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Immunizations Barriers and Strategies . David M. Bendich , MD, FAAP President Essex Metro Immunization Coalition. OBJECTIVES. have a better understanding of existing barriers to timely and complete immunization of children

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ImmunizationsBarriers and Strategies

David M. Bendich, MD, FAAP

President

Essex Metro Immunization Coalition


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OBJECTIVES

  • have a better understanding of existing barriers to timely and complete immunization of children

  • be aware of and have a greater ability to utilize various tools and communication strategies to overcome these barriers


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Percentage of vaccinated children19-35 months old

NJ Nat’l Ranking

% %

2006 76.0 76.9 26

2007 62.3 77.5 39

2008 59.7 68.4 45

2009 64.6 70.9 42


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Patient Barriers to Accessible Care

  • Uncertainty about how to access free vaccines

  • Confusion about the vaccination schedule

  • Vaccine safety concerns or misconceptions


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Physician Barriers to Accessible Care

  • Increasingly complex immunization schedule

  • Increased staff time for documentation and patient education

  • Large uninsured and/or underinsured patient populations


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Physician Barriers to Accessible Care

  • Low or delayed reimbursement

  • Missing/lost patient immunization record

  • Lack of centralized immunization registry

  • Vaccine delays or shortages


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Strategies to Provide Accessible Care

  • Vaccination-only visits available

  • The practice increases access during periods of peak demand (i.e., flu season, back to school, etc.)

  • The practice is accessible by public transportation


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Strategies to Provide Accessible Care

  • Health care professionals review the vaccination and health status of patients at every encounter

    • Staff can review records to determine if any vaccines were missed by the physician

    • Staff can prepare immunizations while patients are with the physician

  • Maintain and prominently display vaccine storage and handling procedures and protocols


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References: Accessible Care

  • Strickland B, McPherson M, Weissman G, Van Dyck P, Huang ZJ, and Newacheck P. Access to the Medical Home: Results of the National Survey of Children With Special Health Care Needs. Pediatrics. 2004;113:1485-1492

  • Cohen RA, Coriaty-Nelson Z. Health Insurance Coverage: Estimates from the National Health Interview Survey, 2003. Division of Health Interview Statistics, National Center for Health Statistics; 2004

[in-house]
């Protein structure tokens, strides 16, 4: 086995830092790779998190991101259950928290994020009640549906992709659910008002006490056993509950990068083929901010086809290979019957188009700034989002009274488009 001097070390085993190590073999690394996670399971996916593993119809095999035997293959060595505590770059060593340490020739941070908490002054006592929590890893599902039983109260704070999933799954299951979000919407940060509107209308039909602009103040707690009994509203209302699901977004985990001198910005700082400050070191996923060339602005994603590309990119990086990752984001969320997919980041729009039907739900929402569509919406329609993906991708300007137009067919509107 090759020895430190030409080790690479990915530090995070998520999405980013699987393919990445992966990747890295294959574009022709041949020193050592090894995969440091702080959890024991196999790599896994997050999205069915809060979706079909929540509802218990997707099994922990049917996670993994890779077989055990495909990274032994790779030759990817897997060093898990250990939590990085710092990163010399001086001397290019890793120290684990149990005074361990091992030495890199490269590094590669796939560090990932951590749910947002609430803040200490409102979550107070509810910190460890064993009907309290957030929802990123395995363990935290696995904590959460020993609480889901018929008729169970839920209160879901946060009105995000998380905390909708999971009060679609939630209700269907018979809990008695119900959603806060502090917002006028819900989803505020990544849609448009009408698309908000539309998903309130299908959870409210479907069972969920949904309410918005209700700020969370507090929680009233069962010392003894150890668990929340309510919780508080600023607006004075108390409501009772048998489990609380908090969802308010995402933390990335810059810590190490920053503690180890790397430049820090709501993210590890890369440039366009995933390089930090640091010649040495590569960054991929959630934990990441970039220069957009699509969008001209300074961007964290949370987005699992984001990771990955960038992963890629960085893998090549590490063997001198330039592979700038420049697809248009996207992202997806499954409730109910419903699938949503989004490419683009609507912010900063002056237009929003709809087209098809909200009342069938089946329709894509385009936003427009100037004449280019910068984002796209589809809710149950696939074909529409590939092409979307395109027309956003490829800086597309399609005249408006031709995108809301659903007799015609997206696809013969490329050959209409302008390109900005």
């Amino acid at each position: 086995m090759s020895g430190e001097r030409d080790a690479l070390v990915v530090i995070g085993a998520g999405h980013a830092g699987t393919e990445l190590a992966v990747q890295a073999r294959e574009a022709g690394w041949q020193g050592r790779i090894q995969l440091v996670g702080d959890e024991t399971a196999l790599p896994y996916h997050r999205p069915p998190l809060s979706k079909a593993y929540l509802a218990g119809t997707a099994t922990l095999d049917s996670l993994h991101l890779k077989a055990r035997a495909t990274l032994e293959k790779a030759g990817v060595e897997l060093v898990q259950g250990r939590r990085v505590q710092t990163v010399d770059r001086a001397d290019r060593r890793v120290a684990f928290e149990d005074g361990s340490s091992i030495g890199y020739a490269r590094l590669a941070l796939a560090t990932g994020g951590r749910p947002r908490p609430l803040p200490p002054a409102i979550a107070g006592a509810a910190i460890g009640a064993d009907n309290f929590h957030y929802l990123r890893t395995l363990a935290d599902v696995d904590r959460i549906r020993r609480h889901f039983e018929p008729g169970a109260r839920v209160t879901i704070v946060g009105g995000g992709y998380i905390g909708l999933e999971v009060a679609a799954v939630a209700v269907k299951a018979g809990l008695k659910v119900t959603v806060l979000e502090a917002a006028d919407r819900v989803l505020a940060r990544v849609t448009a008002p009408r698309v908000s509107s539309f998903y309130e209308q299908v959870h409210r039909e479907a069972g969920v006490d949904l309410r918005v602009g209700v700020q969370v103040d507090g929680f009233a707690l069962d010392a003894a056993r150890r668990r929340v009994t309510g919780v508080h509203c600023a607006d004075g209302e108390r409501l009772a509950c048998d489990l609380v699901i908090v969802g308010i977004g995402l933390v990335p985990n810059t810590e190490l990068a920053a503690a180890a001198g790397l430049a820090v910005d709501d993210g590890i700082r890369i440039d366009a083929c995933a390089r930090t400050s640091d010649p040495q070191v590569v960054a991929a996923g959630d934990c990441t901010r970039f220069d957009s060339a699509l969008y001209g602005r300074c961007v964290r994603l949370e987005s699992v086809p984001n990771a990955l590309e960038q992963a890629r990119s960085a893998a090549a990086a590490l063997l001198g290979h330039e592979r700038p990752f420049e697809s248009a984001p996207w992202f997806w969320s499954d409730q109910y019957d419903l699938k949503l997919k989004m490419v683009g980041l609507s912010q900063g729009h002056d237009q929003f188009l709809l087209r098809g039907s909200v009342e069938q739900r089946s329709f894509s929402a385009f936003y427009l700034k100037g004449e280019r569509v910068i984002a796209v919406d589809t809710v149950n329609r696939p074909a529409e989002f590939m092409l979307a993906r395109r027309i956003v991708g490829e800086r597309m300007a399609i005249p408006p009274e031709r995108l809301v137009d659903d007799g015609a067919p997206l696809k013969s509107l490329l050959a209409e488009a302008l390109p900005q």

• Institute of Medicine. Vaccine Financing In the 21st Century. National Academies Press, Washington DC, 2004

  • National Vaccine Advisory Committee. Standards for Child and Adolescent Immunization Practices. Pediatrics. 2003;112:958-963


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Immunization: Coordinated Care

Coordinated: All needed immunization services are facilitated through the medical home. Clinicians practice community-based approaches and work with community groups to develop appropriate vaccination services1

  • Each visit is an opportunity for vaccination

  • Continually educate practice staff

  • Regularly review and update immunization procedures


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Barriers to Coordinated Care

  • Parents/physicians may lack knowledge of immunization-related community resources

  • Poor communication among public and private health care and child care professionals (relevant state/federal agencies, school nurses, child care centers, etc.)


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Strategies to Provide Coordinated Care

  • When possible, the practice participates in local or state-level immunization registries

  • Clinicians work with local and state public health departments on quality improvement measures, such as Assessment, Feedback, Incentives, eXchange (AFIX) and Comprehensive Clinic Assessment Software Application (CoCASA), to increase immunization rates


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Strategies to Provide Coordinated Care

  • Cooperate with local public health department to monitor disease outbreaks and educate parents

  • Develop and train staff on vaccine and office protocols

  • A central immunization record, including immunizations, is maintained at the practice


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Barriers to Coordinated Care

  • Children receive immunizations in multiple sites

  • Lack of state or local immunization registry

  • Complex and/or multiple vaccine supply sources

  • Delays and/or disruptions in vaccine supply


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Strategies to ProvideCoordinated Care

  • Designate Immunization Champions

  • The practice reports adverse events to the Vaccine Adverse Events Reporting System (VAERS), and is aware of the National Vaccine Injury Compensation Program (VICP)1


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References: Coordinated Care

  • National Vaccine Advisory Committee. Standards for Child and Adolescent Immunization Practices. Pediatrics. 2003;112:958-963

  • Santoli JM, Rodewald LE, Maes EF, Battaglia MP, Coronado VG. Vaccines for Children Program, United States, 1997. Pediatrics. 1999;104(2)

  • Centers for Disease Control and Prevention. Immunization Registry Progress – United States, January-December 2002. MMWR Morb Mortal Wkly Rep. 2004;53:431-433